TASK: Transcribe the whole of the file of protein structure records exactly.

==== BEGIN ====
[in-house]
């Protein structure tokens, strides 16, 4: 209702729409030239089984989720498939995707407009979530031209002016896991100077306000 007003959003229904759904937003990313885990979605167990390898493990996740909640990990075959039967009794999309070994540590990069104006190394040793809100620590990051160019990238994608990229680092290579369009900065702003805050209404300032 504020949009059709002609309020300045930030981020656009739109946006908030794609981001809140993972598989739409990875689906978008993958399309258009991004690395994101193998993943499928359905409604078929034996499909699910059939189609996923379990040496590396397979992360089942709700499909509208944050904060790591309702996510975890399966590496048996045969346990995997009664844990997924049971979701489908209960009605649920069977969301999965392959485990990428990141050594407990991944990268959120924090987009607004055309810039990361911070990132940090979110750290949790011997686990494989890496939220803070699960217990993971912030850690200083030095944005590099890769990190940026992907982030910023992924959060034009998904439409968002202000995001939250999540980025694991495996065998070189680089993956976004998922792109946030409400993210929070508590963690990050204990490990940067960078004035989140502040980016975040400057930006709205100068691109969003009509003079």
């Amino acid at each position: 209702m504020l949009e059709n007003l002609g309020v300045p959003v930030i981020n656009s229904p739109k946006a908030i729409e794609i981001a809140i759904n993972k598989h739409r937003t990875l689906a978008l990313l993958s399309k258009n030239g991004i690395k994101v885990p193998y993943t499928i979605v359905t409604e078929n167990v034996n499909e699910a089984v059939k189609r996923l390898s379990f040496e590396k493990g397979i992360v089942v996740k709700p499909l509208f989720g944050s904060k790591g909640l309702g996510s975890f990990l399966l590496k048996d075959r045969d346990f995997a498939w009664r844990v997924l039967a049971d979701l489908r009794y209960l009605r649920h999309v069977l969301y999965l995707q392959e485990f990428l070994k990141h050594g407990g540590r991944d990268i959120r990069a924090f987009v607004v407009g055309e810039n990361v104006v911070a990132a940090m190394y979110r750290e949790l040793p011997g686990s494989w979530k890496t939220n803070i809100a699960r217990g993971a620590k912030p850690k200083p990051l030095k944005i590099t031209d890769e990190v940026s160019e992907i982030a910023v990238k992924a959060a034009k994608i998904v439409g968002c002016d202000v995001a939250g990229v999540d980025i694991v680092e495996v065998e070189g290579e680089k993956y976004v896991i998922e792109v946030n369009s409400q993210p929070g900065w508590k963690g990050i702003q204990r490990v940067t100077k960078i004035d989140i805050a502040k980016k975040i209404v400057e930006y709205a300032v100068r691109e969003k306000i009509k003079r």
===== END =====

[in-house]
């Protein structure tokens, strides 16, 4: 209702729409030239089984989720498939995707407009979530031209002016896991100077306000 007003959003229904759904937003990313885990979605167990390898493990996740909640990990075959039967009794999309070994540590990069104006190394040793809100620590990051160019990238994608990229680092290579369009900065702003805050209404300032 504020949009059709002609309020300045930030981020656009739109946006908030794609981001809140993972598989739409990875689906978008993958399309258009991004690395994101193998993943499928359905409604078929034996499909699910059939189609996923379990040496590396397979992360089942709700499909509208944050904060790591309702996510975890399966590496048996045969346990995997009664844990997924049971979701489908209960009605649920069977969301999965392959485990990428990141050594407990991944990268959120924090987009607004055309810039990361911070990132940090979110750290949790011997686990494989890496939220803070699960217990993971912030850690200083030095944005590099890769990190940026992907982030910023992924959060034009998904439409968002202000995001939250999540980025694991495996065998070189680089993956976004998922792109946030409400993210929070508590963690990050204990490990940067960078004035989140502040980016975040400057930006709205100068691109969003009509003079």
């Amino acid at each position: 209702m504020l949009e059709n007003l002609g309020v300045p959003v930030i981020n656009s229904p739109k946006a908030i729409e794609i981001a809140i759904n993972k598989h739409r937003t990875l689906a978008l990313l993958s399309k258009n030239g991004i690395k994101v885990p193998y993943t499928i979605v359905t409604e078929n167990v034996n499909e699910a089984v059939k189609r996923l390898s379990f040496e590396k493990g397979i992360v089942v996740k709700p499909l509208f989720g944050s904060k790591g909640l309702g996510s975890f990990l399966l590496k048996d075959r045969d346990f995997a498939w009664r844990v997924l039967a049971d979701l489908r009794y209960l009605r649920h999309v069977l969301y999965l995707q392959e485990f990428l070994k990141h050594g407990g540590r991944d990268i959120r990069a924090f987009v607004v407009g055309e810039n990361v104006v911070a990132a940090m190394y979110r750290e949790l040793p011997g686990s494989w979530k890496t939220n803070i809100a699960r217990g993971a620590k912030p850690k200083p990051l030095k944005i590099t031209d890769e990190v940026s160019e992907i982030a910023v990238k992924a959060a034009k994608i998904v439409g968002c002016d202000v995001a939250g990229v999540d980025i694991v680092e495996v065998e070189g290579e680089k993956y976004v896991i998922e792109v946030n369009s409400q993210p929070g900065w508590k963690g990050i702003q204990r490990v940067t100077k960078i004035d989140i805050a502040k980016k975040i209404v400057e930006y709205a300032v100068r691109e969003k306000i009509k003079r």